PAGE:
In confocal scanning microscopy, in particular, a specimen is scanned in three dimensions by the focus of a light beam. A confocal scanning microscope generally encompasses a light source, a focusing lens system for focusing the light from the source onto a pinhole (called the “excitation pinhole”), a beam splitter, a beam deflection device used for beam control, a microscope lens system, a detection pinhole, and the detectors for detecting the detected or fluorescent light. The illuminating light is coupled in via the beam splitter. The fluorescent or reflected light coming from the specimen travels back via the beam deflection device to the beam splitter, passing through the same, to then be focused onto the detection pinhole, behind which the detectors are located. Detected light not originating directly from the focus region in the specimen travels a different light path and does not pass through the detection pinhole, so that the only information obtained from the focus region is that which leads to the creation of a three-dimensional image by sequential scanning of the specimen. For the most part, a three-dimensional image is produced by acquiring the image data in layers, the path of the scanning light beam ideally describing a meander on or in the object. To permit the acquisition of image data in layers, once a layer is scanned, the specimen stage or the objective is shifted, thereby bringing the next layer to be scanned into the focal plane of the objective.

An enhanced resolution in the direction of the optical axis is able to be achieved by a double objective arrangement (4Pi arrangement), as described in the European Patent No. EP 0 491 289 entitled “Double-Confocal Scanning Microscope.” The light coming from the illuminating system is split into two partial beams which, counterpropagating through two mirror-symmetrically positioned objectives, simultaneously illuminate the specimen. The two objectives are positioned on different sides of their common object plane. This interferometric illumination produces an interference pattern in the object point that, in the context of constructive interference, has a primary maximum and a plurality of secondary maxima. This is referred to as “type A” 4Pi microscopy when there is only interference of the excitation light, “type B” when there is interference of the detected light, and “type C” in the case of simultaneous interference of the excitation light and the detected light. Because of the interferometric illumination, this double-confocal scanning microscope is able to obtain an axial resolution that is enhanced over that of conventional scanning microscopes.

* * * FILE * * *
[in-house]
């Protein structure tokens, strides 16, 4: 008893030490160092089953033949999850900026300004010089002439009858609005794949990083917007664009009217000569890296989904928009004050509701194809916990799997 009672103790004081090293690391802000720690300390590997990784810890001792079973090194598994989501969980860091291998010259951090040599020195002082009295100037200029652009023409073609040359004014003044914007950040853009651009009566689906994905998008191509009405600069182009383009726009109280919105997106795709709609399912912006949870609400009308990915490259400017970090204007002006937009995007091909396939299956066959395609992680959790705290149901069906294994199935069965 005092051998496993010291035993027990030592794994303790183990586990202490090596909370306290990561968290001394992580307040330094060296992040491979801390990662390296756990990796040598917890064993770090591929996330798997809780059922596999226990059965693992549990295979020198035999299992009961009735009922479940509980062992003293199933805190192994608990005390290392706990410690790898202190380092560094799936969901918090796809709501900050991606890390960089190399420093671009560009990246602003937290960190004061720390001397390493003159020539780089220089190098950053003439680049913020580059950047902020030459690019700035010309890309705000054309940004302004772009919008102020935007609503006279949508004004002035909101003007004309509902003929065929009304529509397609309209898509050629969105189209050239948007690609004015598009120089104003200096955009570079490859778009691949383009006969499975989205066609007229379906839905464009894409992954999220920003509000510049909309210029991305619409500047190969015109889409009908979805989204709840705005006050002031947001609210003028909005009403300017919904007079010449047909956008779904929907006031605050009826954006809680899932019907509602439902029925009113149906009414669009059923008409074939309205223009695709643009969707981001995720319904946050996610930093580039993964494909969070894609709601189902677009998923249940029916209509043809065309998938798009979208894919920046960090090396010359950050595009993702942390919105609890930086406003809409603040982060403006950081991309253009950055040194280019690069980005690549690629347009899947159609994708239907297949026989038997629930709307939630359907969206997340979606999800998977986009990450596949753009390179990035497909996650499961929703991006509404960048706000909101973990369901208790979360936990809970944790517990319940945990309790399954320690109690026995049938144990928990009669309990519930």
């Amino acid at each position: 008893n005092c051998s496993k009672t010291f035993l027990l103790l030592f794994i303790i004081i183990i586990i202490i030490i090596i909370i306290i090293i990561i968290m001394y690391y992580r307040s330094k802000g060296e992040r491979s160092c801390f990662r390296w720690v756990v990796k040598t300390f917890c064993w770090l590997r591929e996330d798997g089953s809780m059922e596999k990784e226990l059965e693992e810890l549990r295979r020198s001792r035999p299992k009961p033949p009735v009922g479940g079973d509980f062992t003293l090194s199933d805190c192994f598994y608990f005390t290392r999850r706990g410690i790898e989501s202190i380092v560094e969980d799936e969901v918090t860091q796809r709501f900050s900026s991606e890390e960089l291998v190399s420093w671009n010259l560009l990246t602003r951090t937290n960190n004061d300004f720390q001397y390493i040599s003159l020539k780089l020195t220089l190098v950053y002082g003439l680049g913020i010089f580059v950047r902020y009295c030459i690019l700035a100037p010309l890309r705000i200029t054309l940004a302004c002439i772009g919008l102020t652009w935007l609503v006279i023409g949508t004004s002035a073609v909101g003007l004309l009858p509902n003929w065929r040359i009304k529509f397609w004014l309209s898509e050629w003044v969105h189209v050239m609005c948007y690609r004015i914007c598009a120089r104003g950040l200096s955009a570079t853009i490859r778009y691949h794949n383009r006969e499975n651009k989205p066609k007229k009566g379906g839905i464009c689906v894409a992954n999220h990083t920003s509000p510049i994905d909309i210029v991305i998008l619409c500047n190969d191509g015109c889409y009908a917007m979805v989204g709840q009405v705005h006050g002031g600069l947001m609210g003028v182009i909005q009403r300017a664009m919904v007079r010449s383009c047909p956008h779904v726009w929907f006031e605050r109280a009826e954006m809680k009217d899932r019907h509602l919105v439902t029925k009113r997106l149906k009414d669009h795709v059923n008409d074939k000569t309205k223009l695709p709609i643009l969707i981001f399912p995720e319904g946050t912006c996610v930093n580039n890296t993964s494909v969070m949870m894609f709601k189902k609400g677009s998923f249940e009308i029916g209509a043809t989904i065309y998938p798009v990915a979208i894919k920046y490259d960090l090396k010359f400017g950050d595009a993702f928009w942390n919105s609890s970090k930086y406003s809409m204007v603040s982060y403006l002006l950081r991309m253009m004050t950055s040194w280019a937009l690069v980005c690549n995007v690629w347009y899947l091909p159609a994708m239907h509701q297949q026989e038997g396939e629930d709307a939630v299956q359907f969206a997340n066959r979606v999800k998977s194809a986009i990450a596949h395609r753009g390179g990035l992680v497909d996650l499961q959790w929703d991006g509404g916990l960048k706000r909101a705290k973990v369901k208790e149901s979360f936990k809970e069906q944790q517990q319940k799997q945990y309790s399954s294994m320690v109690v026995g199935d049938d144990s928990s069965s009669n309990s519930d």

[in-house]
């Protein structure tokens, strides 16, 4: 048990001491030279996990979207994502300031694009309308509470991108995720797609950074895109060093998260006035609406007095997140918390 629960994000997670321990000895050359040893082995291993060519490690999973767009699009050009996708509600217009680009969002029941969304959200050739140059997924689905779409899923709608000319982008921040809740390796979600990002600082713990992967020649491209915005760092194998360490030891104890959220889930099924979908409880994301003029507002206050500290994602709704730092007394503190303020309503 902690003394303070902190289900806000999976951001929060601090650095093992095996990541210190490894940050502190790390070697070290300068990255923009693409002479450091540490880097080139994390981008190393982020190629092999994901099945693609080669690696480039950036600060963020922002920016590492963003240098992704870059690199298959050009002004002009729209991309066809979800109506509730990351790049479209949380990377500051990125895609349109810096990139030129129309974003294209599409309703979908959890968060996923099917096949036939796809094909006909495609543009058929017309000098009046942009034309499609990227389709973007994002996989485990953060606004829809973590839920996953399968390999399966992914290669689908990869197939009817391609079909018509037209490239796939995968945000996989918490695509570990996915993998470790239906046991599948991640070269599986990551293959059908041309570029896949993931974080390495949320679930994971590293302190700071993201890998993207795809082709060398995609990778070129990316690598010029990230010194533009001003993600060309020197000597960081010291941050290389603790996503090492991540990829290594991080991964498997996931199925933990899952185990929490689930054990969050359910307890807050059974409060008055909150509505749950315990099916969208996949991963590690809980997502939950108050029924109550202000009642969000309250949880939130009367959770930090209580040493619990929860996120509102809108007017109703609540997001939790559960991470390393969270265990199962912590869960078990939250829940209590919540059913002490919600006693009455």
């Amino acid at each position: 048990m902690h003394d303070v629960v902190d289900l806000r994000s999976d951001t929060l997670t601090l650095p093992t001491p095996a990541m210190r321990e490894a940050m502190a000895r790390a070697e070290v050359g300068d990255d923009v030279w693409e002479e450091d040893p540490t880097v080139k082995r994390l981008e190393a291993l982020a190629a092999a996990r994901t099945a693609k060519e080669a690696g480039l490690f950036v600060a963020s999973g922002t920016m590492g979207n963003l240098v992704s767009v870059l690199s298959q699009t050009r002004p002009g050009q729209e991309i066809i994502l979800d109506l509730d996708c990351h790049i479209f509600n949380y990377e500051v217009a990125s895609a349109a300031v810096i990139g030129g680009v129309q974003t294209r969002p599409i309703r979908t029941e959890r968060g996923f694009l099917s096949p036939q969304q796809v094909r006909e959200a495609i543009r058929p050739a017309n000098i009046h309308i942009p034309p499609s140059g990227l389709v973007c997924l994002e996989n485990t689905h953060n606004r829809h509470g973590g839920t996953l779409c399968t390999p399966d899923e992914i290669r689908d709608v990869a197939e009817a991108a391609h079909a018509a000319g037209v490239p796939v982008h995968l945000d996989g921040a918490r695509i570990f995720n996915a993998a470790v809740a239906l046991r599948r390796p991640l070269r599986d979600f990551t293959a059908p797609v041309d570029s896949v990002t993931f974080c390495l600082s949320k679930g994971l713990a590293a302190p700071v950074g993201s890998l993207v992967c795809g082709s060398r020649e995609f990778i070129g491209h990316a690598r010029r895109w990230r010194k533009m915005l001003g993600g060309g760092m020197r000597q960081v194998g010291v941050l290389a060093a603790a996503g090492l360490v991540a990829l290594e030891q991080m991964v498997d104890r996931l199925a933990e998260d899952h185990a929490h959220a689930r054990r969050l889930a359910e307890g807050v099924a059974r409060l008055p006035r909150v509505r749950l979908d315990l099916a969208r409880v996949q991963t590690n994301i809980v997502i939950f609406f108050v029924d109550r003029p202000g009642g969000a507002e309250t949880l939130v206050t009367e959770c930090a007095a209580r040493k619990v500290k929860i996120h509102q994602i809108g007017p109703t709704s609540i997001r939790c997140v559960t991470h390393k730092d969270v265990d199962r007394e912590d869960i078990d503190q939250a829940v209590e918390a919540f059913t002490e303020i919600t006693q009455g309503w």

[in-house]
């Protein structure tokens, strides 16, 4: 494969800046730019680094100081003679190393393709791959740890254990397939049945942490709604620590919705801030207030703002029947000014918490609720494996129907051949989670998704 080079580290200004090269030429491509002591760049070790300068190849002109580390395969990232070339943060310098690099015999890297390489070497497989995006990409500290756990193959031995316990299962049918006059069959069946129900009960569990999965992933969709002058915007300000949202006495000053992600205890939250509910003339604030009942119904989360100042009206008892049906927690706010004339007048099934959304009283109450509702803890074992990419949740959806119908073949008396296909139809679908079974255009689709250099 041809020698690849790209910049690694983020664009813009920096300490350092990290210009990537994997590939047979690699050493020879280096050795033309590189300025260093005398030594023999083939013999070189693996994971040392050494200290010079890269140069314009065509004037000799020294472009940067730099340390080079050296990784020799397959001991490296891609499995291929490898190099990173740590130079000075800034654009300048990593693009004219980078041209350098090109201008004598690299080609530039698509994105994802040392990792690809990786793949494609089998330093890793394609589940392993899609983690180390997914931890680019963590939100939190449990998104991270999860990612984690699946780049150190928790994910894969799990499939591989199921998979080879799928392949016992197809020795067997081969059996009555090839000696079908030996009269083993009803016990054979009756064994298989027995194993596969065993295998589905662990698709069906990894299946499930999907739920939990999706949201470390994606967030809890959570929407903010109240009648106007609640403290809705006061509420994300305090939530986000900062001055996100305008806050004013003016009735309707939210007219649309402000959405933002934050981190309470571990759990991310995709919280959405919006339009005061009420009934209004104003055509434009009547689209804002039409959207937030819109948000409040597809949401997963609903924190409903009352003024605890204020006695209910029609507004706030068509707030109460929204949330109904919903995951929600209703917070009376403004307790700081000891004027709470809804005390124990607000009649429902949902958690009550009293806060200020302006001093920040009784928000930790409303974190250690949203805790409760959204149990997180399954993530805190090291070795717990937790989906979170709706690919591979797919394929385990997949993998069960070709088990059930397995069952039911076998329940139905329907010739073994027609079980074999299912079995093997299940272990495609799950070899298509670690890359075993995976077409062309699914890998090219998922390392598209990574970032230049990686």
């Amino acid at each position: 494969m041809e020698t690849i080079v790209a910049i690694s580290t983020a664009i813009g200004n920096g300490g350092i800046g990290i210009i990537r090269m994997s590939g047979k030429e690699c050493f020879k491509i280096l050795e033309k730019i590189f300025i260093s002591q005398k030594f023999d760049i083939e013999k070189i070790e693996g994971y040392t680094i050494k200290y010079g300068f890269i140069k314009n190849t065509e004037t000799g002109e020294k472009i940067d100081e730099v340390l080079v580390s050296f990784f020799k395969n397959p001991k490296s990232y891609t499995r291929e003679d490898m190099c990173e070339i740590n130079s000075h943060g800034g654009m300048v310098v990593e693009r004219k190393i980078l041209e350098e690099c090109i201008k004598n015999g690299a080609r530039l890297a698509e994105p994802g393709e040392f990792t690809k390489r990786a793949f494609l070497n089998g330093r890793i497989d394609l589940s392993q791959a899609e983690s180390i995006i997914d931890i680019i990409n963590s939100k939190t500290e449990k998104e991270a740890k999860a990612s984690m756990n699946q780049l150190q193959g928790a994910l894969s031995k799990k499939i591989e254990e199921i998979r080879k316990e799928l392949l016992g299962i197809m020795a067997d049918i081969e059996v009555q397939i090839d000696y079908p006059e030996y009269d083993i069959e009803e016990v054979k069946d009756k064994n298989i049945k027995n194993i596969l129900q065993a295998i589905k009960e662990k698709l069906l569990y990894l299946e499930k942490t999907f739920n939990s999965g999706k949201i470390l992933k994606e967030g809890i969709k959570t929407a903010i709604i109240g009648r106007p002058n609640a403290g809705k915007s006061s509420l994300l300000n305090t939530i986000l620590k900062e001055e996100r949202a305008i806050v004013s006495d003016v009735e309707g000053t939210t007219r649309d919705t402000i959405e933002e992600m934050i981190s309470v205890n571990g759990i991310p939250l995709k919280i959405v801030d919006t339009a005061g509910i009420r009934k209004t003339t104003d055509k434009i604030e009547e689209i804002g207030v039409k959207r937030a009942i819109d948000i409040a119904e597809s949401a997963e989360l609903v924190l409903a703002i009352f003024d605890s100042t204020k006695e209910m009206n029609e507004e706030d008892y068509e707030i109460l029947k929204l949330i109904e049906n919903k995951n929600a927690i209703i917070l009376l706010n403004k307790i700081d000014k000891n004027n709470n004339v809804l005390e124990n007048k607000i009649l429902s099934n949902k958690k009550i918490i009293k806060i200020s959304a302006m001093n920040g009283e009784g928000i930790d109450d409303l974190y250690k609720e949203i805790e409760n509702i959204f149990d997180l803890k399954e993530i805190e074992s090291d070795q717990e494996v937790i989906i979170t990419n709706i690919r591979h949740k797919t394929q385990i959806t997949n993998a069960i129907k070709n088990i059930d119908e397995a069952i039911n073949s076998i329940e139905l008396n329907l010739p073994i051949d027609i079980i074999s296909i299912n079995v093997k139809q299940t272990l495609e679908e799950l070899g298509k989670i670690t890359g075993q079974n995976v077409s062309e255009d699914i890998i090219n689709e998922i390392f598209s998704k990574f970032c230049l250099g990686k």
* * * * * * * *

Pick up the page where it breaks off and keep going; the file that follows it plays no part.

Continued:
An optical arrangement for illuminating objects, in particular fluorescing objects in a double-confocal scanning microscope, is known from the German Patent Application No. DE 100 46 410 A1. The scanning microscope has a component which unites the two detection beam paths, the light coming from the object being combinable in an at least substantially overlapping fashion in one propagation direction at the component which unites the detection beam path, and means being provided for influencing the phase of the light coming from the object which are positioned at least in one partial beam path of the detection beam path. The uniting component is positioned to permit a substantially lossless combining of the detected light by properly adjusting the phase of the detected light within at least one of the two detection beam paths.

The inherent disadvantage of the known double-confocal scanning microscopes (4Pi microscopes) is that unused excitation light, as well as detected light, are coupled out of the interferometric beam path undesirably and are lost, unused.

SUMMARY OF THE INVENTION

It is, therefore, an object of the present invention to provide a 4Pi microscope having enhanced excitation and/or detection efficiency.

The present invention provides a 4Pi microscope in which a reflecting means is provided that reflects the illuminating light coupled out by the optical element back into the interferometer and/or allows the detected light coupled out by the optical element and directed into the detection beam path to pass through, and another outcoupled detected light portion that is not directed into the detection beam path to be reflected back into the interferometer.

The present invention offers the advantage of less loss of excitation light and of less loss of detected light. Due to the back-reflection of the detected light, fluorescence excitation of other transition lines may advantageously be obtained for many dyes. This leads to an increase in the Stokes shift and to a reduction in the coherence length, thereby reducing the amplitude of the side maxima in the focus region (side lobes), thereby advantageously reducing the outlay required for backfolding. Moreover, the resolving power is also somewhat improved as a result.

In one espeejally preferred embodiment, the reflecting means has color-selective reflecting properties. In this embodiment, a different reflection factor, or reflectance, may be provided for light of the wavelength of the excitation light and for light of the wavelength of the detected light.

A delay element for compensating for phase jumps is preferably provided between the optical element and the reflecting means. In one preferred variant, the optical element, the reflecting means and the delay element are cemented together to form an optical unit. As a delay element, a drift section may also be provided, which is settable by piezo adjustment, for example.

In one preferred embodiment, the reflecting means has color-selective reflecting properties. In this embodiment, a different reflection factor, or reflectance, may be provided for light of the wavelength of the excitation light and for light of the wavelength of the detected light.